The Weekly Sedra – Parshas Vayigash

The Rebbe says:

1. This week’s Torah portion starts off and says that Yehuda (Judah- one of the Twelve Tribes) approached his brother Yosef (Joseph- another one of the Twelve Tribes) to discuss the issue of forcing Binyamin (Benjamin- the youngest of the Twelve Tribes) to remain in Egypt.

The Midrash Rabah tells us that when Yehuda approached Yosef he was ready for anything, even war.

Why did Yehuda take such a firm stance for his brother Binyamin and not any of the other Twelve Tribes? Because Yehuda had promised his father Yakov (Jacob) earlier on that he would be responsible for Binyamin, as the Torah continues this story and quotes Yehuda telling Yoseph, “Because your servant has assumed responsibility for the boy”.

2. The Rebbe now asks a question:

What was Yehuda thinking? Yoseph was the ruler of Egypt and he had the power of the entire Egyptian army behind him. Yehuda and his brothers numbered eleven! How did Yehuda think he would win a war against Yoseph if it would come down to that?

3. The Rebbe now negates a possible answer:

The Midrash Rabah tells us that Yehuda and the other Tribes were so strong that when they stamped their feet on the floor the whole Egypt shook! This being the case, we might want to answer that since Yehuda and the other brothers were so strong they would be able to take on the entire Egyptian force if need be. As we see, only two of the brothers, Shimon and Levi, destroyed the entire city of Shechem.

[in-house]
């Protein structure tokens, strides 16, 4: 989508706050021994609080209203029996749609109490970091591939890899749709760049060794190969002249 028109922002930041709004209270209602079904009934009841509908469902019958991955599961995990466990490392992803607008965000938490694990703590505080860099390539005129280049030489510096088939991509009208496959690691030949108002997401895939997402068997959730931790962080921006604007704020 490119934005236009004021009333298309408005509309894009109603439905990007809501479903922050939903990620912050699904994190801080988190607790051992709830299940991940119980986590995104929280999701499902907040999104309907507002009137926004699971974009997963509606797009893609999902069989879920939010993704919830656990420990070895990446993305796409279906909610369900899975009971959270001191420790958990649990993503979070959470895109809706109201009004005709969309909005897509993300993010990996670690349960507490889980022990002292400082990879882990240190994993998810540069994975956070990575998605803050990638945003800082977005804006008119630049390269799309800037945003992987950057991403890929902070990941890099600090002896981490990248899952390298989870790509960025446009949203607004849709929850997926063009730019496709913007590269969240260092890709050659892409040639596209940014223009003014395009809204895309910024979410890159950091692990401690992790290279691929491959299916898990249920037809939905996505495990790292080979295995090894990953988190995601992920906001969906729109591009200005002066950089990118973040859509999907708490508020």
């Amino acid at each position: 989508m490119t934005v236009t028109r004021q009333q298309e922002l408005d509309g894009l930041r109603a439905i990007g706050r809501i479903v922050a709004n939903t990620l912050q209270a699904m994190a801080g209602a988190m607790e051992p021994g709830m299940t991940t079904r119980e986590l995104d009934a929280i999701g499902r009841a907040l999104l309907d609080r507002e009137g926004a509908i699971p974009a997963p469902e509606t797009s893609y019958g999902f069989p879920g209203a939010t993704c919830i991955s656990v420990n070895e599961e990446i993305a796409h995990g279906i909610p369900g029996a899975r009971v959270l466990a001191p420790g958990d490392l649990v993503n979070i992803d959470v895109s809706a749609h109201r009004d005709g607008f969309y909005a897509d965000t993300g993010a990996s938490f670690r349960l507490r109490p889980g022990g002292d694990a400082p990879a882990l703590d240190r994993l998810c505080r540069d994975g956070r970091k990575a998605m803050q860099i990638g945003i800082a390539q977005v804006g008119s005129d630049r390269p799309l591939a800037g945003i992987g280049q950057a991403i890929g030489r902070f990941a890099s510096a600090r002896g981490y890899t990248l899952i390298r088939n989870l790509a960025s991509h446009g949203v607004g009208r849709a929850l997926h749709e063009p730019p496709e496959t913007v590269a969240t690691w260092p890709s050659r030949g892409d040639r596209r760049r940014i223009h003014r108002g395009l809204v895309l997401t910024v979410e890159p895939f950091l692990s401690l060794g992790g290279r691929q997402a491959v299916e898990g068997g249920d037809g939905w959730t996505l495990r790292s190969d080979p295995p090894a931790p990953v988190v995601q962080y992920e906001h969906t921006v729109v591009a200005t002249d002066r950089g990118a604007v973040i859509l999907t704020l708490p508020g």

However, this answer is not good because Yoseph was also just as mighty, and even mightier, then the other brothers. As the Midrash Rabah continues and tells us that when Yoseph alone stamped his feet on the ground the whole Egypt shook and Yehuda admitted that “he is stronger then me”.
We are now back to our question; what was Yehuda thinking when he approached Yoseph ready for war?

4. The Rebbe now answers the question:

As we said earlier, Yehuda had taken responsibility for Binyamin. Therefore, even though logically it didn’t make sense for Yehuda to wage war against Yoseph to insure the safety of one Jewish child, he was ready to do it. Even though there would be ten other brothers left, Yehuda was ready to give his life up for one Jewish child.

5. The Rebbe now tells us the lesson we must learn from this story:

As we have said many times, the Torah is not a history book; it is a guidebook which lights up the way of life for us with its endless lessons.

The lesson that we must learn from this story is that Hashem has put the responsibility onto every single Jewish mother and father to bring up their children and educate them in the best Jewish way possible and therefore parents must sacrifice everything to make sure that their children actually receive the necessary Jewish education.

And when we have this Mesiras Nefesh (sacrifice) for our children’s education, the end of the this week’s Torah portion will also come to fruition, “They were fertile, and their population increased very rapidly”.

Translated and adapted by Rabbi Shalom Goldberg. Taken from Likutei Sichos volume one, first Sicha.

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